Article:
Pitfalls in Tests for Changes in Correlations
Brian H. Boyer
Brigham Young University - J. Willard and Alice S. Marriott School of Management
Michael S. Gibson
Federal Reserve Board
IMF Institute, International Monetary Fund
FRB International Finance Discussion Paper No. 597
Correlations are crucial for pricing and hedging derivatives whose payoff depends on more than one asset. Typically, correlations computed separately for ordinary and stressful market conditions differ considerably, a pattern widely termed "correlation breakdown." As a result, risk managers worry that their hedges will be useless when they are most needed, namely during "stressful" market situations.
We show that such worries may not be justified since "correlation breakdowns" can easily be generated by data whose distribution is stationary and, in particular, whose correlation coefficient is constant. We make this point analytically, by way of several numerical examples, and via an empirical illustration.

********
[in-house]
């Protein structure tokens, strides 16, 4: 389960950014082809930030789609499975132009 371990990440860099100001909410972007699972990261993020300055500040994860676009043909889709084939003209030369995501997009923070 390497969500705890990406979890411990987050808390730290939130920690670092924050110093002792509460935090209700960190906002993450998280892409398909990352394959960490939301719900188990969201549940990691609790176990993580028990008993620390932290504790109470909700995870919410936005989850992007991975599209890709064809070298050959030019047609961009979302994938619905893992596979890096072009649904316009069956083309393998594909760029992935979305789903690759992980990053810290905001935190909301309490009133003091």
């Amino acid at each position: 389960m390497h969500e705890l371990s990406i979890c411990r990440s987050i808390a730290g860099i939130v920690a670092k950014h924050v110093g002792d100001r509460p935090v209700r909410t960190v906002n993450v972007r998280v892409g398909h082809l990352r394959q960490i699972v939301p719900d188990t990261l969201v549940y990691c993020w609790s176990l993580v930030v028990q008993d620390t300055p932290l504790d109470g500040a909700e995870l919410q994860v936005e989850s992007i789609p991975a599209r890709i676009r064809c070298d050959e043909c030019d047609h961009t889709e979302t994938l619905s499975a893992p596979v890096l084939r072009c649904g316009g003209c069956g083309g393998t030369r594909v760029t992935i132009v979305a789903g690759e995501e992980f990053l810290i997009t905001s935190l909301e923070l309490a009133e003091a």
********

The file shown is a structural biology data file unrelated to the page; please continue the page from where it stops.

But, risk managers should not necessarily relax. Although "correlation breakdown" can be an artifact of poor data analysis, other evidence suggests that correlations do in fact change over time, though not in a way that is correlated with "stressful" market conditions.
JEL Classification: G10working papers series
Date posted: February 10, 1998
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